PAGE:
I may (emphasis on “may”) use an online tree to get a clue when I am really (emphasis on “really”) stuck. But I do not use the online tree as a source for a parent-child relationship, date of birth, date of death, etc.
There are entirely too many times when online trees are too full of errors to do otherwise. I completely understand that:
Online trees are not always wrong.
Published books also can be wrong.
Other records (for example–courthouse records) can be wrong.
If the fact has never been seen elsewhere and is “reasonable,” I will reach out to the compiler. Generally there is not an answer. There are times where it is really difficult to determine the “source” of the information in the tree.
Other professionals may have different viewpoints. Readers may have different viewpoints. But as for me, if my only source for a date of birth is an online tree, I’m not including that date of birth for the person in question.
Sometimes a genealogist needs to think like a historical fiction writer. That’s not because genealogy is fiction, but because a good historical fiction writer is aware of what was going on at the time their story is taking place. They also theoretically should create a plot line that makes sense. Those are two good things for the genealogist to remember.
They should know what was going on historically. They should know what their character’s lives were probably like–typical items in their home, typical home, typical occupations. To write dialog they need to know what words were appropriate for the time period and the person.
They would not mention a zipper in a story where the plot was taking place in 1803. A character would not have written a letter with a ball-point pen in 1854. While those are easy and somewhat simplistic examples, they make the point. If I’m trying to transcribe an inventory from 1912, I need to remember that what looks like “ell phone” is probably a “bell phone” and not a “cell phone.” It is also important to remember that medical practices were different as well.
And a writer of historical fiction needs to make certain their story makes sense. Your interpretation of genealogical records should as well.
Family historians should not write genealogical fiction, but thinking like a historical fiction writer in these two ways can help their research.
I heard the song on a “retro” show of hits from the 1980s and when it was over the announcer gave the name of it. I had heard the song many times and knew the lyrics by heart.
That’s not the name. The announcer was wrong. My memory was correct. Apparently it was not because a Google search for the song and the band indicated the show’s announcer had the title correct. I had heard it wrong. There are a lot of genealogy lessons in the misheard song title that have nothing to do with the music.
There are errors clerks make in records because they don’t understand what the person is saying. That wrong title reminded me to look at how others have transcribed records because my impression or interpretation could be incorrect. They reminded me that my first impression of something may be wrong and it can be difficult to get that impression out of my head. They also reminded me that it is important to interact with other researchers who may have heard or understood correctly.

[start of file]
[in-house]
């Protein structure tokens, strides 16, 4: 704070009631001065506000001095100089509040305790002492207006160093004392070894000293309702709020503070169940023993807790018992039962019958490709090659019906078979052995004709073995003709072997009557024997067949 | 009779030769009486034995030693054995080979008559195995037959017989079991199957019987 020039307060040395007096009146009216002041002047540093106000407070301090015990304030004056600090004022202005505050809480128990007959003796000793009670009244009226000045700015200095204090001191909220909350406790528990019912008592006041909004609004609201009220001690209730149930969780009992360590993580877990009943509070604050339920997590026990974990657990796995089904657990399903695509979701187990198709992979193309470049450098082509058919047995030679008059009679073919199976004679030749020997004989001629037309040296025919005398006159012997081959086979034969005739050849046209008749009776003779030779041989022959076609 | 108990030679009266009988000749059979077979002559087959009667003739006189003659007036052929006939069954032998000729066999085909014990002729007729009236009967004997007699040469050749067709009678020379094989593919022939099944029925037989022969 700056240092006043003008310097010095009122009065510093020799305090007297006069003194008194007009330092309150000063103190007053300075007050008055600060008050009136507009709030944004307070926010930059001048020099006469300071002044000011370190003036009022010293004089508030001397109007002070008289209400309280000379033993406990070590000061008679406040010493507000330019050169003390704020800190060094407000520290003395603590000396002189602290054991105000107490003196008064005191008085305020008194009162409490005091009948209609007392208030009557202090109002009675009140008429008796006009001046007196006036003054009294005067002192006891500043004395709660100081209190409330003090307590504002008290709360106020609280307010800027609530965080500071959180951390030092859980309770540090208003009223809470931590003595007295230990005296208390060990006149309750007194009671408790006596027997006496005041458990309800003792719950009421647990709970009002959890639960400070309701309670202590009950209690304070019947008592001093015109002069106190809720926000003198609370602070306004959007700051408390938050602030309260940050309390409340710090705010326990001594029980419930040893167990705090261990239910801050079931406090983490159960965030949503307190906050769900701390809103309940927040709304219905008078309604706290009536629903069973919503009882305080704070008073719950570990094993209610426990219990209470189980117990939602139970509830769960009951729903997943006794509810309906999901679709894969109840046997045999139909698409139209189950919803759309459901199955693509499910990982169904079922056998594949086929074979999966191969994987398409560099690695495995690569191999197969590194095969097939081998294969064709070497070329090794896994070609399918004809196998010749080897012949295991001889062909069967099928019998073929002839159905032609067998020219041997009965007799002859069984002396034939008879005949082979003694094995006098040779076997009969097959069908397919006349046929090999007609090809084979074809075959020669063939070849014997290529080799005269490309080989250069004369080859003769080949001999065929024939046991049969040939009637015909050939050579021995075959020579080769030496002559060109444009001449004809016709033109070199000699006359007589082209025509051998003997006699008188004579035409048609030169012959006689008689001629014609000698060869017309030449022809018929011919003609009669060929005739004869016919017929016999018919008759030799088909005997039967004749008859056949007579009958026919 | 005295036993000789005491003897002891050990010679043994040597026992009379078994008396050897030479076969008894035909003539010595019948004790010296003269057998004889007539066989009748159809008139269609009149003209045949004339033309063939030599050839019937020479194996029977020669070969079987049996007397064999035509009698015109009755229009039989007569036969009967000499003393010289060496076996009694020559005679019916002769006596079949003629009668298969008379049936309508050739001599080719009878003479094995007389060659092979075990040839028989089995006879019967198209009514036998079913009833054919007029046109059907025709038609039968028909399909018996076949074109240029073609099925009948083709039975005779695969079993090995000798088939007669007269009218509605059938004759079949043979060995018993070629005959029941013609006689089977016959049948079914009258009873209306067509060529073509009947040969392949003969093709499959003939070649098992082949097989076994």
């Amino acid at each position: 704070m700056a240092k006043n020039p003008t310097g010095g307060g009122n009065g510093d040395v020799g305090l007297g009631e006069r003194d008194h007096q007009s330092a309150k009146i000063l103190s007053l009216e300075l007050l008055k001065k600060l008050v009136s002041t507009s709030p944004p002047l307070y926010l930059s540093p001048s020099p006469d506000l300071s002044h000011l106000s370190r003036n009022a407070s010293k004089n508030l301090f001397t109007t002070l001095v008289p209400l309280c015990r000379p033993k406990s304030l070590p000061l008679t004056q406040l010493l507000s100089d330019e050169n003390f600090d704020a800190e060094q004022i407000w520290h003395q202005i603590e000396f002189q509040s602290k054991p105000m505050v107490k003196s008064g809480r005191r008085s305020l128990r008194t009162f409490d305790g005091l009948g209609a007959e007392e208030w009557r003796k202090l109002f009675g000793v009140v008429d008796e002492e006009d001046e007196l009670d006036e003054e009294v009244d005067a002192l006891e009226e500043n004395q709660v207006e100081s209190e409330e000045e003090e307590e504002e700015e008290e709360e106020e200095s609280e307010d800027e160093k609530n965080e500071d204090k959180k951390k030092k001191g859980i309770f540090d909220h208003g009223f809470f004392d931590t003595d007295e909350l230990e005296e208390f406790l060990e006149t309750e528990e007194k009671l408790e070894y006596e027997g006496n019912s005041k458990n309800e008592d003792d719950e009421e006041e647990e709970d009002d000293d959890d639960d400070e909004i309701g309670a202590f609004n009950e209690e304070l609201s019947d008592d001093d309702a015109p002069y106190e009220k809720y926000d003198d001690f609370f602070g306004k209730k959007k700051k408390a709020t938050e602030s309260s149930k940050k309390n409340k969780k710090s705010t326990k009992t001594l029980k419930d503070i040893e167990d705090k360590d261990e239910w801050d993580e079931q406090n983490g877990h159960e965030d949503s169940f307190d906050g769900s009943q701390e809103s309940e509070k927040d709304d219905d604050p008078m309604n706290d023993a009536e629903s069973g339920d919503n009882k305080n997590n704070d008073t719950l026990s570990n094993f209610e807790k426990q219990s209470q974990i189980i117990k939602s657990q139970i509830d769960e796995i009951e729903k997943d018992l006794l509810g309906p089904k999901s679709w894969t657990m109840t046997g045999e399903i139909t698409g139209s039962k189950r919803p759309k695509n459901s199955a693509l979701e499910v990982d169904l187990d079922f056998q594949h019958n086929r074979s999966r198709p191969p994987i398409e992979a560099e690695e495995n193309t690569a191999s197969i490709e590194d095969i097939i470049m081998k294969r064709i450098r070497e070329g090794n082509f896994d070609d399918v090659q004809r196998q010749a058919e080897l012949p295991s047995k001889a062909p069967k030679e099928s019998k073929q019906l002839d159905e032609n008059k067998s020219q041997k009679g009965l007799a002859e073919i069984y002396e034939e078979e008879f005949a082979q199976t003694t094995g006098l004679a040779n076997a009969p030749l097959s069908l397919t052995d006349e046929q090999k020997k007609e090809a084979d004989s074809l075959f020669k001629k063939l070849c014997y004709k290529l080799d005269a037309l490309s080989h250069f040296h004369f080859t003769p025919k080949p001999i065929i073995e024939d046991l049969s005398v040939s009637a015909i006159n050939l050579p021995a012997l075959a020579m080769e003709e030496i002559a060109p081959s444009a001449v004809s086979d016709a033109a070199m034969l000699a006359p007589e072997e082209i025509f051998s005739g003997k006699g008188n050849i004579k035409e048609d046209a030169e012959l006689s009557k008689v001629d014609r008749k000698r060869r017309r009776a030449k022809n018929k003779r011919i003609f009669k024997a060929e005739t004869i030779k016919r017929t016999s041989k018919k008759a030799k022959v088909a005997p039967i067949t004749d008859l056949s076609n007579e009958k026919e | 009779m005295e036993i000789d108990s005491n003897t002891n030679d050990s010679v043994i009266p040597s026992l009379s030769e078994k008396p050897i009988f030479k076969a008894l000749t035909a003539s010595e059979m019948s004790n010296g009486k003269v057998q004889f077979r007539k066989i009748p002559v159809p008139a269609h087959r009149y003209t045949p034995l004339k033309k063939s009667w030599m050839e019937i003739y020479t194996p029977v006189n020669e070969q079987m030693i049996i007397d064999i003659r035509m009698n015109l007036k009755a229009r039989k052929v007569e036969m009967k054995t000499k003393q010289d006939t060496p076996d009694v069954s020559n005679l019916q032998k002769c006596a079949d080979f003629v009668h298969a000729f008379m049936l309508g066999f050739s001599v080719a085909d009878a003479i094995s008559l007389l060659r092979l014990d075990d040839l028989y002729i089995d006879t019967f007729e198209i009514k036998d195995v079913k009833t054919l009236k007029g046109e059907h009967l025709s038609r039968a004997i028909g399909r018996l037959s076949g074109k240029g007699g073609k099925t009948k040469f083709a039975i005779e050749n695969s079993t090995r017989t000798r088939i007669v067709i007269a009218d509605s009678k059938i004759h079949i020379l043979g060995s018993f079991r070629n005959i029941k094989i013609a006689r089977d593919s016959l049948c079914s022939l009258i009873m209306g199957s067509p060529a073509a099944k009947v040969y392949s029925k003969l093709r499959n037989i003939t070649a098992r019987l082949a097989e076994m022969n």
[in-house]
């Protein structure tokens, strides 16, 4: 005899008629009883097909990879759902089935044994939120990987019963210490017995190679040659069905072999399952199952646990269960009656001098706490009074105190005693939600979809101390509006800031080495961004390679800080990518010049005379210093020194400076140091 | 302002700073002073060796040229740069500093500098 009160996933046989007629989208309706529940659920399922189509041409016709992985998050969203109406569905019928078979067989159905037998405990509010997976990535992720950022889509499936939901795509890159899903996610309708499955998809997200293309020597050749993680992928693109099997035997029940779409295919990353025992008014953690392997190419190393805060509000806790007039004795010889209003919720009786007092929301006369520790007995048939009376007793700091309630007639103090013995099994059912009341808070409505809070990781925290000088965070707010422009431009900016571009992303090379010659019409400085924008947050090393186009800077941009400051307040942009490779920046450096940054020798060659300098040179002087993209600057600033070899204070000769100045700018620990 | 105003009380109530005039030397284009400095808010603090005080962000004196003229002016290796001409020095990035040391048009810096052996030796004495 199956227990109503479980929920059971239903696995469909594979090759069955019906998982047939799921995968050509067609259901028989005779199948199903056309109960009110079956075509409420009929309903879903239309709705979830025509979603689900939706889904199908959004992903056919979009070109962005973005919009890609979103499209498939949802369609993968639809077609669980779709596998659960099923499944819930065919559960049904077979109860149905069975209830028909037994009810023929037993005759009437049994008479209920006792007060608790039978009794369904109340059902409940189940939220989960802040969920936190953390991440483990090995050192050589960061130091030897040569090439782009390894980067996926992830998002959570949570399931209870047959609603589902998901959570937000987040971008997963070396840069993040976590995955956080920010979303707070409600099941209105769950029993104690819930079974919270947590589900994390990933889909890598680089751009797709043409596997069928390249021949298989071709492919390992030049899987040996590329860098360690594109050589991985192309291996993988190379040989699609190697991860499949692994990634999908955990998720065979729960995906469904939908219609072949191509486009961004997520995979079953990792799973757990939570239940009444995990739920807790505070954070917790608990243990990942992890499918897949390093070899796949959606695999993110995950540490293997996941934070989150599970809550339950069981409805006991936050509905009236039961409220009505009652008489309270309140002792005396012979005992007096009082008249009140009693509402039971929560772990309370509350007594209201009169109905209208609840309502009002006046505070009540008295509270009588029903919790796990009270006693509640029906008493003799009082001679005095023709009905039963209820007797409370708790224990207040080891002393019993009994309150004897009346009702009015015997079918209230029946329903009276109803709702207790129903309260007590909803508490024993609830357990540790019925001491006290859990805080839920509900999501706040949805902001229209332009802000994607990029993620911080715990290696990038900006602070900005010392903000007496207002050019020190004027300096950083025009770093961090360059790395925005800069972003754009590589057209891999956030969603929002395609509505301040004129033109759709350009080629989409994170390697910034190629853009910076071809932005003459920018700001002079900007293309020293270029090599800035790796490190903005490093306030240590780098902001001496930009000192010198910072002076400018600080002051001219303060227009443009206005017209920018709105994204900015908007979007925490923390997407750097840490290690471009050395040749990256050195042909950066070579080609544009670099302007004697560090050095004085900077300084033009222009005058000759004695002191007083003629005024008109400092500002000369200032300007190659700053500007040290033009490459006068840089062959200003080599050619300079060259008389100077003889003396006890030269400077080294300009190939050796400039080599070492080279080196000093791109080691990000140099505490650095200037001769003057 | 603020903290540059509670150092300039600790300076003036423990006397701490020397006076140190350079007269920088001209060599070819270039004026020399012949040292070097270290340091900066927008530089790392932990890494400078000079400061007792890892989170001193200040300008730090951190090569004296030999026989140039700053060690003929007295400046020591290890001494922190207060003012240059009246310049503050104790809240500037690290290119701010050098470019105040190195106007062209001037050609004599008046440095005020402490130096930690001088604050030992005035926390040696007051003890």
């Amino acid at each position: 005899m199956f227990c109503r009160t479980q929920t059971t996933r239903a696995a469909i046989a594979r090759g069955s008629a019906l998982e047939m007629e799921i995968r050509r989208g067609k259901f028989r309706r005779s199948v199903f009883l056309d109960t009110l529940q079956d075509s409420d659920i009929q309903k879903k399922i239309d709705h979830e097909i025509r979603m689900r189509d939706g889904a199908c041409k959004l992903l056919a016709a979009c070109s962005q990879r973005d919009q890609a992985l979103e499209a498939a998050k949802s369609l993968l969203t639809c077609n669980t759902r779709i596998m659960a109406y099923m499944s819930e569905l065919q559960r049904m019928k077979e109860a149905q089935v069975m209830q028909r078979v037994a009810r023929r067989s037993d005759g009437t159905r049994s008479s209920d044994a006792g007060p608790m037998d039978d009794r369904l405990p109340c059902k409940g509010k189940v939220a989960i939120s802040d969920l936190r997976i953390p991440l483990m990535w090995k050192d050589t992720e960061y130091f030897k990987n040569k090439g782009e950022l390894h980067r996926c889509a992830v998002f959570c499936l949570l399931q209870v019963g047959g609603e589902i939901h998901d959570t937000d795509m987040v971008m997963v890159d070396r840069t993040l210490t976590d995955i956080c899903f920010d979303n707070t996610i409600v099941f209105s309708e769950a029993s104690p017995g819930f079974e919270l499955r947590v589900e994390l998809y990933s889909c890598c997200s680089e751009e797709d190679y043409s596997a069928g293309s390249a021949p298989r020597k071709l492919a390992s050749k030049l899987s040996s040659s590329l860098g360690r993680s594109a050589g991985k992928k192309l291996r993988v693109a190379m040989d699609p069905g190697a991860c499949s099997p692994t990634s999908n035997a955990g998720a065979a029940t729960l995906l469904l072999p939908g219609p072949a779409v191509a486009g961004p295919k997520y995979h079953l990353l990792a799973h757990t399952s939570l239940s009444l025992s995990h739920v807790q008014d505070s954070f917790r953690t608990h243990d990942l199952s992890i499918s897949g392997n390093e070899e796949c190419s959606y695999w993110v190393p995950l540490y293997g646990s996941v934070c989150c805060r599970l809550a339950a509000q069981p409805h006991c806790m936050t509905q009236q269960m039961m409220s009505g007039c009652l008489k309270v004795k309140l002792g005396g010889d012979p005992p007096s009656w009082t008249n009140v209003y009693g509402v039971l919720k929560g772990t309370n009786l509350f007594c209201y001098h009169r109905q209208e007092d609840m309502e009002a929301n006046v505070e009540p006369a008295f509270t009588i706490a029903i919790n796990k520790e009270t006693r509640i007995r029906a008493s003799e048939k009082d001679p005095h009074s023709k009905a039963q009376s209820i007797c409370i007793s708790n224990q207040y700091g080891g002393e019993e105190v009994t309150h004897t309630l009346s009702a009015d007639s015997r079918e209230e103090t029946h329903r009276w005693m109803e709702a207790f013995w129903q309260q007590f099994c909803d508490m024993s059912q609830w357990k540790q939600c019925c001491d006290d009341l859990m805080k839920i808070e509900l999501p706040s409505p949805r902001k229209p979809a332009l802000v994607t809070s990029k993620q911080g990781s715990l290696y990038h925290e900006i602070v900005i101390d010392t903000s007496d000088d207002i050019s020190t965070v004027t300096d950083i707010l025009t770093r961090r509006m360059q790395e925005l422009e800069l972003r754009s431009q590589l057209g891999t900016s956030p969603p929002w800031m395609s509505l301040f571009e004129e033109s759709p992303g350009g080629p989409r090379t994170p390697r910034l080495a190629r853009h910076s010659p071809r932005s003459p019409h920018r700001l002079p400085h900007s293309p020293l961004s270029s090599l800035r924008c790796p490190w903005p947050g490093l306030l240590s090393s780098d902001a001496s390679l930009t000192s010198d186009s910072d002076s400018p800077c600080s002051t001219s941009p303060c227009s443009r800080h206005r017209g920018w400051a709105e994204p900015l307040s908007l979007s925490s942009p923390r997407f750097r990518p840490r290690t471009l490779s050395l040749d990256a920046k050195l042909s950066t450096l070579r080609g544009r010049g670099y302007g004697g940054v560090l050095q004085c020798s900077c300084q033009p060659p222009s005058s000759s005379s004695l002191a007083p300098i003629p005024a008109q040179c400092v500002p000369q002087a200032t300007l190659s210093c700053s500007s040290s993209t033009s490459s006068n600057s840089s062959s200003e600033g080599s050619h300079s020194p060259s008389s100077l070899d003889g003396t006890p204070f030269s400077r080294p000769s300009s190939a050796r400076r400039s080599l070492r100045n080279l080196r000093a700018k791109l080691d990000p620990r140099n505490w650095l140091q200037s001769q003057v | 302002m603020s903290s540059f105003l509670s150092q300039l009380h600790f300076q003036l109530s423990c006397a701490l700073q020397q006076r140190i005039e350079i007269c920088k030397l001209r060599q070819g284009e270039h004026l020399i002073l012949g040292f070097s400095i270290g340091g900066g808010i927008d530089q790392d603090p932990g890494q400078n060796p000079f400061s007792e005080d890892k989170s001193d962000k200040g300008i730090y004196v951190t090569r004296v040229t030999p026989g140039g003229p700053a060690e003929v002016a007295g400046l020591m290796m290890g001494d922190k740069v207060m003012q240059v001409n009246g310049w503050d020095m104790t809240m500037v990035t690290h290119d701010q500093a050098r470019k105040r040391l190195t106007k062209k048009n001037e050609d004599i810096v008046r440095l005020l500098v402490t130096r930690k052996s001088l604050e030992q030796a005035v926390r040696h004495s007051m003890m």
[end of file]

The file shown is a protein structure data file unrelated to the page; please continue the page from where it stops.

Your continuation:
They also reminded me that my memory of time can be off. The song was from the 1970s, not the 1980s. Maybe that was a denial on my part of the amount of time that passed.
And there’s the last reminder: people lie about their age.
Even with the name of your ancestor’s employer, it can be difficult to locate additional information. Many businesses were not large enough to even keep records long-term, some have long since gone out of business, or others destroyed old records long ago.
Some options are to search newspapers for information about the employer, city directories, county histories, etc. These items are often available digitally making such searches much easier than in the past. These references probably won’t mention your relative by name, but they may provide some additional background helpful to your research.
I spent some time looking for William Neill in the 1910 census. I suspected his mother had married again after her first husband (the Neill man who was William’s father) died. The problem was that I did not have his name.
I had hoped to find the child in the census as William Neill, but it was not meant to be. He was not located until I eventually found the name of his mother’s second husband. There was William. He was enumerated as Willie Richardson.
Complicating the issue was the fact that the family had lived in Oklahoma for a short time between their time in Illinois and Montana. The lack of a complete geographic chronology compounded the issue.
Your relatives may have gotten divorced and listed themselves as widowed on every record after that. Other than the divorce record (if you know where it took place and can find), there may be no mention of how the marriage actually ended.
Census records may give their marital status as widowed, obituaries may mention just the marriage, death certificates may not indicate their marital status as divorced either. Obituaries and death certificates may contain information provided by a relative who did not want others to know of the divorce or may not have actually known about it themselves.
Mention of the court action regarding the divorce in a local newspaper may be one way to potentially find the record.
Real property tax records can be one place to obtain information to estimate someone’s approximate year of death. Tax records may list an individual as “deceased” or refer to them using the word “estate.” Both references suggest that the death has occurred relatively recently and that the heirs or the court have not gone through the process of settling up the affairs of the deceased individual.